Carroll O'Connor

Actor, Producer, Screenwriter
O'Connor's apprenticeship as an actor was long; he spent many years as a substitute schoolteacher living with his wife in cold-water flats awaiting the "big break". He was well into his thirties when steady, albeit ... Read more »
Born: 08/01/1924 in Bronx, New York, USA

Filmography

Actor (61)

Return to Me 2000 (Movie)

Marty O'Reilly (Actor)

Gideon 1999 (Movie)

Leo Barnes (Actor)

Mad About You 1999 (Tv Show)

Actor

A Kill For a Kill 1996 - 1997 (TV Show)

Narrator

Archie Bunker's Place 1979 - 1983, 1985 - 1996 (TV Show)

Actor

In the Heat of the Night 1979 - 1983, 1985 - 1996 (Tv Show)

Actor

Party of Five 1987 - 1996 (Tv Show)

Actor

In the Heat of the Night: A Matter of Justice 1994 - 1995 (TV Show)

Actor

The 20th Annual People's Choice Awards 1993 - 1994 (TV Show)

Actor

What Is This Thing Called Love? 1992 - 1993 (TV Show)

Actor

The Television Academy Hall of Fame 1989 - 1990 (TV Show)

Actor

The 1st Annual American Comedy Awards 1986 - 1987 (TV Show)

Actor

Convicted 1985 - 1986 (TV Show)

Actor

Acting: Lee Strasberg and The Actors Studio 1980 (Movie)

Himself (Actor)

Tom Snyder's Celebrity Spotlight 1979 - 1980 (TV Show)

Actor

All in the Family 1970 - 1979 (TV Show)

Actor

CBS: On the Air 1977 - 1978 (TV Show)

Actor

The Last Hurrah 1977 - 1978 (TV Show)

Actor

A Show Business Salute to Milton Berle 1973 - 1974 (TV Show)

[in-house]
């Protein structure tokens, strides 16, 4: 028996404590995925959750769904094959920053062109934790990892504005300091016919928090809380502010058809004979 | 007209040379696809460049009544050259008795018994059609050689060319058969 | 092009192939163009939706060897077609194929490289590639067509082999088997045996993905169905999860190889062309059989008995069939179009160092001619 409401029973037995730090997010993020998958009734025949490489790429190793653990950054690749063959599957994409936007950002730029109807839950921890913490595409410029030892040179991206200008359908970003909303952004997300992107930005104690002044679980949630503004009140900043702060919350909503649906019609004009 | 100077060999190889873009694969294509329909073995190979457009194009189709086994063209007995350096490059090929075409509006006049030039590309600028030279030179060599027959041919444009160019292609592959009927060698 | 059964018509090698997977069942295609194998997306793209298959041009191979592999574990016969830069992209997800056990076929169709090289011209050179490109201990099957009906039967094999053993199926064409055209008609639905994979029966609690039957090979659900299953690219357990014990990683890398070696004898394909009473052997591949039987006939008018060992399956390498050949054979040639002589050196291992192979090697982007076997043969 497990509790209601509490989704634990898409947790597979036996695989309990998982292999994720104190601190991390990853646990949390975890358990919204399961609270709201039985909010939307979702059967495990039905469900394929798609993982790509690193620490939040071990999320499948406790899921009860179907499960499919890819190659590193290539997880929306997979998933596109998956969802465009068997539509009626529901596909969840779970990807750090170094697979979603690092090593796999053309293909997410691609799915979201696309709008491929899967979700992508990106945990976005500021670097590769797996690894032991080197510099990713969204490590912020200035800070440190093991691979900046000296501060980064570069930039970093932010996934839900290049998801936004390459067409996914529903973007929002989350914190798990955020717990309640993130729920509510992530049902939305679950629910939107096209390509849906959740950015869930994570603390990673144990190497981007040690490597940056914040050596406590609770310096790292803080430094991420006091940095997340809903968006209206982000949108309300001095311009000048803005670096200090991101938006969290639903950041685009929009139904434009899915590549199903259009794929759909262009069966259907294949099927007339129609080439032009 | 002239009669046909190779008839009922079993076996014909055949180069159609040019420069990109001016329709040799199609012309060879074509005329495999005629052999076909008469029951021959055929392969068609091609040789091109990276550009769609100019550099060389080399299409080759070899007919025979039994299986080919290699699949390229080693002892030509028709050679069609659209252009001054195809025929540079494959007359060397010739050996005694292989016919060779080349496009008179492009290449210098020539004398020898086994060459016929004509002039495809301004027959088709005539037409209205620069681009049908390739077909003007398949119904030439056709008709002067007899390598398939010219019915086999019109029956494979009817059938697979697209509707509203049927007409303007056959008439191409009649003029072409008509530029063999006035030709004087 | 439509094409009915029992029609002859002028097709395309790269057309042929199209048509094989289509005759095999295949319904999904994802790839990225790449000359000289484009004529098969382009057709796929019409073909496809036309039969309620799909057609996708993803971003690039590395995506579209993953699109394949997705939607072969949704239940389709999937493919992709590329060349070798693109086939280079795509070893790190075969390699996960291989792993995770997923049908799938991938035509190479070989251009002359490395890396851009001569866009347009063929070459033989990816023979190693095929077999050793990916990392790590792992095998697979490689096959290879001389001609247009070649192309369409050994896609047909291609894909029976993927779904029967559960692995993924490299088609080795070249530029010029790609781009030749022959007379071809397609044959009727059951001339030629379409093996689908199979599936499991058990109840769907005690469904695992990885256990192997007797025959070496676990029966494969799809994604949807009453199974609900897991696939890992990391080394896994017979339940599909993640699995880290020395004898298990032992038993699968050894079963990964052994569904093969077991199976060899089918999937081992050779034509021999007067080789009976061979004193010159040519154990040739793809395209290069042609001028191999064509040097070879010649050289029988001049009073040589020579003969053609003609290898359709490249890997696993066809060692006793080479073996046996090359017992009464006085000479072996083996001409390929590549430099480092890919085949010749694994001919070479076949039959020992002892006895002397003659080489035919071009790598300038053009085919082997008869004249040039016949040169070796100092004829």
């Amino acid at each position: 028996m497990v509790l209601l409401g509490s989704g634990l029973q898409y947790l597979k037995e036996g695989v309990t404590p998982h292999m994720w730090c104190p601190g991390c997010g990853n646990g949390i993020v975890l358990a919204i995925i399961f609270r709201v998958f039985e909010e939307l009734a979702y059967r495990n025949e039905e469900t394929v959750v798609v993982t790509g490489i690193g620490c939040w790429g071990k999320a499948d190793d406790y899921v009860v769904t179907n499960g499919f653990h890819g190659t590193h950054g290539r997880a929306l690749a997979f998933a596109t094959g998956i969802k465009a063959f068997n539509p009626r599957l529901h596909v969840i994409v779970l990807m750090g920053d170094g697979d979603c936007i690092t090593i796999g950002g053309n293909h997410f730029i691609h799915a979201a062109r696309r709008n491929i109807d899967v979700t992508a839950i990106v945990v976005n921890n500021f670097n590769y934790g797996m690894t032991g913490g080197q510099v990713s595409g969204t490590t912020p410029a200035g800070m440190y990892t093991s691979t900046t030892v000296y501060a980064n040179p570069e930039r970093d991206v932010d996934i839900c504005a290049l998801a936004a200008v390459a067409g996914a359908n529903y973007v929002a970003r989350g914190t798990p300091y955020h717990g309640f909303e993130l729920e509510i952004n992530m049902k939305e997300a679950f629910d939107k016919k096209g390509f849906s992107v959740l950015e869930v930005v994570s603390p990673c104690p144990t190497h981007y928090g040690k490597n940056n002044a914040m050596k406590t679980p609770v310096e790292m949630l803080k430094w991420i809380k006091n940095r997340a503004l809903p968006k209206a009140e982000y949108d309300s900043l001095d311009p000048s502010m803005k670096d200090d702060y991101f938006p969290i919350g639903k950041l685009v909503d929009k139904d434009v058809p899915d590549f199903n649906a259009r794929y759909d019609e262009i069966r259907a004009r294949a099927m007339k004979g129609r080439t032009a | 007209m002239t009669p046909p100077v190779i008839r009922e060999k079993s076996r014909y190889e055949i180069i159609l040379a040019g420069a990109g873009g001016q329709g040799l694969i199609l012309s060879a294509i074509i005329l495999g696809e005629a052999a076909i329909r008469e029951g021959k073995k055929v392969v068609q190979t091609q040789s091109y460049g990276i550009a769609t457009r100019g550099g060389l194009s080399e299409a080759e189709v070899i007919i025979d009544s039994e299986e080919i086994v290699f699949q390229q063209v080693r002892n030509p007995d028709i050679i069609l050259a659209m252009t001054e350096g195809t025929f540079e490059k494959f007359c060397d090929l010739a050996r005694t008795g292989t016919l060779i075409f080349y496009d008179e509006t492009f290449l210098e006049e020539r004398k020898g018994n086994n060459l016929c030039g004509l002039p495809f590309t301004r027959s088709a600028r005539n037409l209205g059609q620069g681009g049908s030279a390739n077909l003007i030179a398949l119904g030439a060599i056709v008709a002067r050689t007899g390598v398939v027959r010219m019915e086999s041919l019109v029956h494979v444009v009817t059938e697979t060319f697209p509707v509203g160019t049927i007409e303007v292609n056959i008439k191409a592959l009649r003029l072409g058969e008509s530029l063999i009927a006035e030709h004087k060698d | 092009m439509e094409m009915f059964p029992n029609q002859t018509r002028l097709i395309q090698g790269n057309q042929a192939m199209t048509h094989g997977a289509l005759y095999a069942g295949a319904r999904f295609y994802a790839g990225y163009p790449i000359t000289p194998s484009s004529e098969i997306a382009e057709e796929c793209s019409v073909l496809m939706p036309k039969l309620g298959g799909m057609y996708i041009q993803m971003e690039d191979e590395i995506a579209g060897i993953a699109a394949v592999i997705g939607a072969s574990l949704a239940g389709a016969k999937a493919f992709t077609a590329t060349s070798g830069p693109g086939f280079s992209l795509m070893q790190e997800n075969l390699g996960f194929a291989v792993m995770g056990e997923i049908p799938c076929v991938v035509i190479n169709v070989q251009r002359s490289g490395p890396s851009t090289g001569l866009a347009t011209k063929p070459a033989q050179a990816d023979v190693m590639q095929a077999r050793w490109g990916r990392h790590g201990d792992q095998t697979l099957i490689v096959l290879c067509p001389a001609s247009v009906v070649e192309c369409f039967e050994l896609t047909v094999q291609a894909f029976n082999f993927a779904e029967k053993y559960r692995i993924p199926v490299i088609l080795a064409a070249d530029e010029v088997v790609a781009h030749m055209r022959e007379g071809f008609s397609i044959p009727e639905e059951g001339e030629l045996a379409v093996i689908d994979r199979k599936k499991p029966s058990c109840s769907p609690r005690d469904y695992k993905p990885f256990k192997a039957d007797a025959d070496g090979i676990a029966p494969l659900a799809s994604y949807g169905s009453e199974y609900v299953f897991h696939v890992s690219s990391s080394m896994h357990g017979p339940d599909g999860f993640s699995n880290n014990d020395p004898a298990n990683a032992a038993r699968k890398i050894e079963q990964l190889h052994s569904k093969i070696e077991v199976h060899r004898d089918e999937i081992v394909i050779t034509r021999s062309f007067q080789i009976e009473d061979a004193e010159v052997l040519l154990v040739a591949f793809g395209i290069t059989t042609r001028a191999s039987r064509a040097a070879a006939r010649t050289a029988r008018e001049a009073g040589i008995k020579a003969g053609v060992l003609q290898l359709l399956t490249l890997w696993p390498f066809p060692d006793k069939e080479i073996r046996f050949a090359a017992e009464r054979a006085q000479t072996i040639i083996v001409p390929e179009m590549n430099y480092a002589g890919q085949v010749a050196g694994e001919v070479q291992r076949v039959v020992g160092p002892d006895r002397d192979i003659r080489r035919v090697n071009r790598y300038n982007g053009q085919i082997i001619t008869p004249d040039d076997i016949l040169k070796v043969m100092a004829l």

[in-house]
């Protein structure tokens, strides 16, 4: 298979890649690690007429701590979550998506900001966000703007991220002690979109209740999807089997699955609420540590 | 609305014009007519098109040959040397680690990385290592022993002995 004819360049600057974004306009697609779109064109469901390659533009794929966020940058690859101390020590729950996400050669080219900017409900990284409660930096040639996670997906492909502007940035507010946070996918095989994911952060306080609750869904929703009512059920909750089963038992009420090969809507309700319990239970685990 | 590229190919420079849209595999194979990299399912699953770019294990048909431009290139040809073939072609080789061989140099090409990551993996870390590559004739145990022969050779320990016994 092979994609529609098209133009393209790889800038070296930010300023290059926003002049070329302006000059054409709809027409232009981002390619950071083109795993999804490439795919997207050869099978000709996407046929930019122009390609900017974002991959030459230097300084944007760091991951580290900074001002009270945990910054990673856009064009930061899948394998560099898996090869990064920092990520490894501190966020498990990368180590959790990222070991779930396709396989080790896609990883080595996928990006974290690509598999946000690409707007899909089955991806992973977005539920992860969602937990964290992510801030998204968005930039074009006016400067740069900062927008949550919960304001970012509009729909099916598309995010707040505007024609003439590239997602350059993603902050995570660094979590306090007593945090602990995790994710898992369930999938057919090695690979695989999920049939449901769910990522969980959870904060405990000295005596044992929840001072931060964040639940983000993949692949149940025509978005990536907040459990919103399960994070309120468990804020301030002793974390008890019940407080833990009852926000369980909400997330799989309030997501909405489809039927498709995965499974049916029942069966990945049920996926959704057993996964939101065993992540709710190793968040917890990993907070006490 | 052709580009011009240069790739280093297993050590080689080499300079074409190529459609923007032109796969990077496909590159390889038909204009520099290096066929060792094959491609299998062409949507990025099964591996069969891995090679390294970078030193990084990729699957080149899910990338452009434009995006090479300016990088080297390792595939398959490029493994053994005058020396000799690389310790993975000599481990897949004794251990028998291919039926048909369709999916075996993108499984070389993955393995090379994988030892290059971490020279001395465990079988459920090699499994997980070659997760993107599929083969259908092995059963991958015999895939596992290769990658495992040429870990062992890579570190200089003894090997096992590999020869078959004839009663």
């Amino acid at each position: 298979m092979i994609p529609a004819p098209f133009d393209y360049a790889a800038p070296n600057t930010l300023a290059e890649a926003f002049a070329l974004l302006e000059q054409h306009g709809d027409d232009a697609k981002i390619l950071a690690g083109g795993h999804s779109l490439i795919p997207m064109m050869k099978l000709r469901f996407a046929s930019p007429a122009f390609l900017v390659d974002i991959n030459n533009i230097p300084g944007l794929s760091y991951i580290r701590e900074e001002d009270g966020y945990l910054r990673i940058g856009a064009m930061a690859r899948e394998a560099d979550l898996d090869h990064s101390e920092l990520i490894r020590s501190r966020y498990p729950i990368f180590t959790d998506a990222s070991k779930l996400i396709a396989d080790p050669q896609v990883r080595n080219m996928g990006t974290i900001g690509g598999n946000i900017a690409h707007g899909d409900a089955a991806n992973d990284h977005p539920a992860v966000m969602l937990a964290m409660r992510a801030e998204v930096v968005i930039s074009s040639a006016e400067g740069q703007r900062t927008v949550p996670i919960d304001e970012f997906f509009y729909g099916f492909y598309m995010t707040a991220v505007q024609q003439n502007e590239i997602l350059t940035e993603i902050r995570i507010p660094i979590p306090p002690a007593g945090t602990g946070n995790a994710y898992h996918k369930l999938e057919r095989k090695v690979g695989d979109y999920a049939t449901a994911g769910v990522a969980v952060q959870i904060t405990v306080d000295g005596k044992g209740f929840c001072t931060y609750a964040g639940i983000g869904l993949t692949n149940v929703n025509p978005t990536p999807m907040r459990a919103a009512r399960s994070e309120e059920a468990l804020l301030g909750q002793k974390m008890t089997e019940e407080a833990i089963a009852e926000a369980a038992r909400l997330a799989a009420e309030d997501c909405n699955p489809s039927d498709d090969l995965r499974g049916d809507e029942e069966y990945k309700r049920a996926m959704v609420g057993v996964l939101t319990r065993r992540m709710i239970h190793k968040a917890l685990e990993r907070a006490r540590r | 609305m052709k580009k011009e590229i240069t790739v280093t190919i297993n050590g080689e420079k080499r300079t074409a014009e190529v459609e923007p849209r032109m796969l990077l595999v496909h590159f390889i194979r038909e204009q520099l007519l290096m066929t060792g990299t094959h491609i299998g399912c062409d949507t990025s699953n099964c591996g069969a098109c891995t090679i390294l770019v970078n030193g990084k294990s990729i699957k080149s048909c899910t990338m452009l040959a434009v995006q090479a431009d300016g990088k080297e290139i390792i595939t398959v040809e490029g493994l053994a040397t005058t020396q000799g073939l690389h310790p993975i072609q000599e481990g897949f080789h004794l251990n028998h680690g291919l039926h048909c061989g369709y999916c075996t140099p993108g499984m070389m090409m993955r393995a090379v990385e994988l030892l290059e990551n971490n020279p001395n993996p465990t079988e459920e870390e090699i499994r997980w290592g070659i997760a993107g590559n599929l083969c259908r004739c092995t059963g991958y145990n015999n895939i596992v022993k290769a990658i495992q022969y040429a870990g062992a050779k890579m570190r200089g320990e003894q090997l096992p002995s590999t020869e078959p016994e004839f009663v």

Actor

Law and Disorder 1974 (Movie)

Willie (Actor)

Three For the Girls 1973 - 1974 (TV Show)

Actor

Don Rickles -- Alive and Kicking 1972 - 1973 (TV Show)

Actor

Keep U.S. Beautiful 1972 - 1973 (TV Show)

Actor

Funny Papers 1971 - 1972 (TV Show)

Actor

A Walk in the Night 1970 - 1971 (TV Show)

Actor

Doctors' Wives 1971 (Movie)

Joe Gray (Actor)

Kelly's Heroes 1970 (Movie)

General Colt (Actor)

Death of a Gunfighter 1969 (Movie)

Lester Locke (Actor)

Fear No Evil 1968 - 1969 (TV Show)

Actor

For Love of Ivy 1968 (Movie)

Frank Austin (Actor)

The Devil's Brigade 1968 (Movie)

Major General Hunter (Actor)

Point Blank 1967 (Movie)

Brewster (Actor)

Hawaii 1966 (Movie)

Charles Bromley (Actor)

Waterhole Number 3 1966 (Movie)

Sheriff John Copperud (Actor)

What Did You Do in the War, Daddy? 1966 (Movie)

General Bolt (Actor)

In Harm's Way 1965 (Movie)

Lt Cmdr Burke (Actor)

Not With My Wife, You Don't 1965 (Movie)

General Parker (Actor)

Profiles in Courage 1964 - 1965 (TV Show)

Actor

The Outer Limits 1963 - 1965 (TV Show)

Actor

Alcoa Premiere 1961 - 1963 (TV Show)

Actor

Cleopatra 1963 (Movie)

Casca (Actor)

Luxury Liner 1962 - 1963 (TV Show)

Actor

The Dick Powell Show 1961 - 1963 (TV Show)

Actor

Belle Sommers 1962 (Movie)

Jerry Griffith (Actor)

Lonely Are the Brave 1962 (Movie)

Hinton (Actor)

By Love Possessed 1961 (Movie)

Bernie Breck (Actor)

Parrish 1961 (Movie)

Fire Chief (Actor)

A Fever in the Blood 1960 (Movie)

Matt Keenan (Actor)

36 Hours to Die (TV Show)

Actor

Brass (TV Show)

Actor

Marlowe (Movie)

Lt. Christy French (Actor)

Of Thee I Sing (TV Show)

Actor

Ride a Northbound Horse (TV Show)

Actor

The DuPont Show of the Week (TV Show)

Actor

The Father Clements Story (TV Show)

Actor
Producer (3)

Bender 1979 - 1980 (TV Show)

Executive Producer

The Banana Company 1976 - 1977 (TV Show)

Executive Producer

Bronk (TV Show)

Executive Producer
Director (1)

The Redd Foxx Show 1985 - 1996 (Tv Show)

Director

Biography